Veteran Washington Post columnist Howard Kurtz raised a ruckus last fall when he made the move to Tina Brown’s The Daily Beast. “The end of an era,” wrote John Podhoretz of the news. But, of course, Kurtz wouldn’t be the last; in fact, he seems to have set a trend.
On Sunday, Tina Brown announced that Andrew Sullivan, proprietor of the pioneering political blog The Daily Dish, would soon be leaving The Atlantic’s website and bringing his insights—and, most likely, his 1.2 million unique readers a month—to The Daily Beast as well. Sullivan, in his own post about the decision, wrote:
The chance to be part of a whole new experiment in online and print journalism, in the Daily Beast and Newsweek adventure, is just too fascinating and exciting a challenge to pass up . The Daily Beast, in a mere two years, has made its mark on the web, with 6 million unique visitors last month, and an eight-fold jump in ad revenue over the last year. It will give the Dish a whole new audience and potential for growth and innovation.
Similarly, just today, we heard the news that Frank Rich, who has been a columnist for The New York Times op-ed page since 1994 (and before that, the chief drama critic at the Times since 1980) will be moving to New York Magazine and NYMag.com. Rich was quoted as saying, of New York editor in chief Adam Moss:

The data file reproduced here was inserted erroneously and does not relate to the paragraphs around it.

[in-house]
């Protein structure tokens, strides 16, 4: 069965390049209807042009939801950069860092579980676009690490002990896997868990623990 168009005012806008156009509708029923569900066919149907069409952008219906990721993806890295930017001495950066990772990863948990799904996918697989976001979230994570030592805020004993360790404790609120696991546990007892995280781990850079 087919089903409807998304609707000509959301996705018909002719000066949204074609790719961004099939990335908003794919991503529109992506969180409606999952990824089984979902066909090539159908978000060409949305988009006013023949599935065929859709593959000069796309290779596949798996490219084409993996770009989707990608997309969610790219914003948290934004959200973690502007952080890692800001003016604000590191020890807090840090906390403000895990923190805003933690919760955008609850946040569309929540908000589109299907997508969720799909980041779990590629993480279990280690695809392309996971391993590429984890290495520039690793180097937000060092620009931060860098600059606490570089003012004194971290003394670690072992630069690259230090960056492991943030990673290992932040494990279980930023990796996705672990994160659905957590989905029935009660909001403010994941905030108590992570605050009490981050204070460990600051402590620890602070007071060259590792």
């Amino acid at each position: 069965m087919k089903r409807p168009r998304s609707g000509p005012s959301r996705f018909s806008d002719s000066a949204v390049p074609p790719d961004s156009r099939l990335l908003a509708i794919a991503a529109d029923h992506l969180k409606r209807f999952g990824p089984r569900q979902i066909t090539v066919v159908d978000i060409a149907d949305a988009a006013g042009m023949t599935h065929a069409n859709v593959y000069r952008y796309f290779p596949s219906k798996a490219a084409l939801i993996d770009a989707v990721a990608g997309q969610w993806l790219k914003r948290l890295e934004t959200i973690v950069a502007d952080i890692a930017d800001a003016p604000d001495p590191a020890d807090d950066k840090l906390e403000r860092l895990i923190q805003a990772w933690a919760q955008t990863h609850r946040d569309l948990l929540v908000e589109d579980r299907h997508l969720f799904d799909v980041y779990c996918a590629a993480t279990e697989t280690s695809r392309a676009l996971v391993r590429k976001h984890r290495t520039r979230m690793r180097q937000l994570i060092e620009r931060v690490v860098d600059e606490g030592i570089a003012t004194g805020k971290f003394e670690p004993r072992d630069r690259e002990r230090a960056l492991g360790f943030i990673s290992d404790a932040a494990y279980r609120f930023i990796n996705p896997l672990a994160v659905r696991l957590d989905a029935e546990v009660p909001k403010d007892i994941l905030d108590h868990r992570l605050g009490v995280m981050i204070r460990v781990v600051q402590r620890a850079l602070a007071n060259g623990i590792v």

The role Adam has created for me at his revitalized New York Magazine will allow me to write with more reflection, variety, and space than is possible within the confines of a weekly newspaper column — and, for that matter, will allow me to stretch the definition of a magazine column.
So our question to our readers is this: What’s with the exodus from legacy media? A weekly column in The New York Times is seen by many in the business to be the pinnacle of success, and a measure of a writer’s massive influence. Ditto for The Washington Post and The Atlantic. Did Rich et al feel somehow constrained by the formats imposed on them, or perhaps by a lack of focus on the possibilities that the web offers for interaction and promotion?
Or was it more likely a simple matter of money? And if so, what do these investments on the part of The Daily Beast and NYMag.com mean for their ability to influence the cultural conversation?